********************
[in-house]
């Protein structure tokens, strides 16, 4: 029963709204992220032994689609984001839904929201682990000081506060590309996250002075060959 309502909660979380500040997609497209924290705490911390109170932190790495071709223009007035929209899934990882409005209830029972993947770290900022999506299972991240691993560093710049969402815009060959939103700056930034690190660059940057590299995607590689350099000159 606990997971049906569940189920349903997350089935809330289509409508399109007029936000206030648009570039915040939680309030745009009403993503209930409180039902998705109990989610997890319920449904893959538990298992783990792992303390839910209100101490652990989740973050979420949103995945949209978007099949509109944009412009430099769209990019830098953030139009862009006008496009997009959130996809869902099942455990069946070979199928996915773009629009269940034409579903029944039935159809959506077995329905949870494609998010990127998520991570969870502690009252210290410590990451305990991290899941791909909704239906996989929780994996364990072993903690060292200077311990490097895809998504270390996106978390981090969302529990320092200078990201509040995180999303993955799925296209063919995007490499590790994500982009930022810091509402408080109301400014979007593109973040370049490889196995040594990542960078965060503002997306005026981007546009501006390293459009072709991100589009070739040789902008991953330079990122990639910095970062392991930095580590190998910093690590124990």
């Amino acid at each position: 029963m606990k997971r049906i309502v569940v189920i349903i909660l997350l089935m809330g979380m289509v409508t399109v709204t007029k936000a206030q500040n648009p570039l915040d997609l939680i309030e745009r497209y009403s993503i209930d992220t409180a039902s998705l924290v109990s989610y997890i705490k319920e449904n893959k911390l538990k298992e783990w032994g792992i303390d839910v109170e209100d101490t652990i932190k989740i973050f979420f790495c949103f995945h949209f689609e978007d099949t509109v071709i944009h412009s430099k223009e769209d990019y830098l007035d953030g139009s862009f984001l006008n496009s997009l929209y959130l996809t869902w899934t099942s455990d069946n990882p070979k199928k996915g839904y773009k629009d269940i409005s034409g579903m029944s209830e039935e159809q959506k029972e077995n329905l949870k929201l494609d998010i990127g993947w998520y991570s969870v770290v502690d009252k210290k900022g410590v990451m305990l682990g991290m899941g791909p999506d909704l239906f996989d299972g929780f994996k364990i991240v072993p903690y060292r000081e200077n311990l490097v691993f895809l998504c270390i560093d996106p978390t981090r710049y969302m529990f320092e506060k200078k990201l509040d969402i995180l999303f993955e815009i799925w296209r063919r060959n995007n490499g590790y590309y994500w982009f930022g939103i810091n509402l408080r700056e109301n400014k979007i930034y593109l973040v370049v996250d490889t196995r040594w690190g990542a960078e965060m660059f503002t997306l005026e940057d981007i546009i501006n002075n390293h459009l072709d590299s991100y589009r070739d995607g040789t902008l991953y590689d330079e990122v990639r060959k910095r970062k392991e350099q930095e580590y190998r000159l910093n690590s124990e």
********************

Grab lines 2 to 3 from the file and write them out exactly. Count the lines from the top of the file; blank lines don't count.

């Protein structure tokens, strides 16, 4: 029963709204992220032994689609984001839904929201682990000081506060590309996250002075060959 309502909660979380500040997609497209924290705490911390109170932190790495071709223009007035929209899934990882409005209830029972993947770290900022999506299972991240691993560093710049969402815009060959939103700056930034690190660059940057590299995607590689350099000159 606990997971049906569940189920349903997350089935809330289509409508399109007029936000206030648009570039915040939680309030745009009403993503209930409180039902998705109990989610997890319920449904893959538990298992783990792992303390839910209100101490652990989740973050979420949103995945949209978007099949509109944009412009430099769209990019830098953030139009862009006008496009997009959130996809869902099942455990069946070979199928996915773009629009269940034409579903029944039935159809959506077995329905949870494609998010990127998520991570969870502690009252210290410590990451305990991290899941791909909704239906996989929780994996364990072993903690060292200077311990490097895809998504270390996106978390981090969302529990320092200078990201509040995180999303993955799925296209063919995007490499590790994500982009930022810091509402408080109301400014979007593109973040370049490889196995040594990542960078965060503002997306005026981007546009501006390293459009072709991100589009070739040789902008991953330079990122990639910095970062392991930095580590190998910093690590124990």
């Amino acid at each position: 029963m606990k997971r049906i309502v569940v189920i349903i909660l997350l089935m809330g979380m289509v409508t399109v709204t007029k936000a206030q500040n648009p570039l915040d997609l939680i309030e745009r497209y009403s993503i209930d992220t409180a039902s998705l924290v109990s989610y997890i705490k319920e449904n893959k911390l538990k298992e783990w032994g792992i303390d839910v109170e209100d101490t652990i932190k989740i973050f979420f790495c949103f995945h949209f689609e978007d099949t509109v071709i944009h412009s430099k223009e769209d990019y830098l007035d953030g139009s862009f984001l006008n496009s997009l929209y959130l996809t869902w899934t099942s455990d069946n990882p070979k199928k996915g839904y773009k629009d269940i409005s034409g579903m029944s209830e039935e159809q959506k029972e077995n329905l949870k929201l494609d998010i990127g993947w998520y991570s969870v770290v502690d009252k210290k900022g410590v990451m305990l682990g991290m899941g791909p999506d909704l239906f996989d299972g929780f994996k364990i991240v072993p903690y060292r000081e200077n311990l490097v691993f895809l998504c270390i560093d996106p978390t981090r710049y969302m529990f320092e506060k200078k990201l509040d969402i995180l999303f993955e815009i799925w296209r063919r060959n995007n490499g590790y590309y994500w982009f930022g939103i810091n509402l408080r700056e109301n400014k979007i930034y593109l973040v370049v996250d490889t196995r040594w690190g990542a960078e965060m660059f503002t997306l005026e940057d981007i546009i501006n002075n390293h459009l072709d590299s991100y589009r070739d995607g040789t902008l991953y590689d330079e990122v990639r060959k910095r970062k392991e350099q930095e580590y190998r000159l910093n690590s124990e």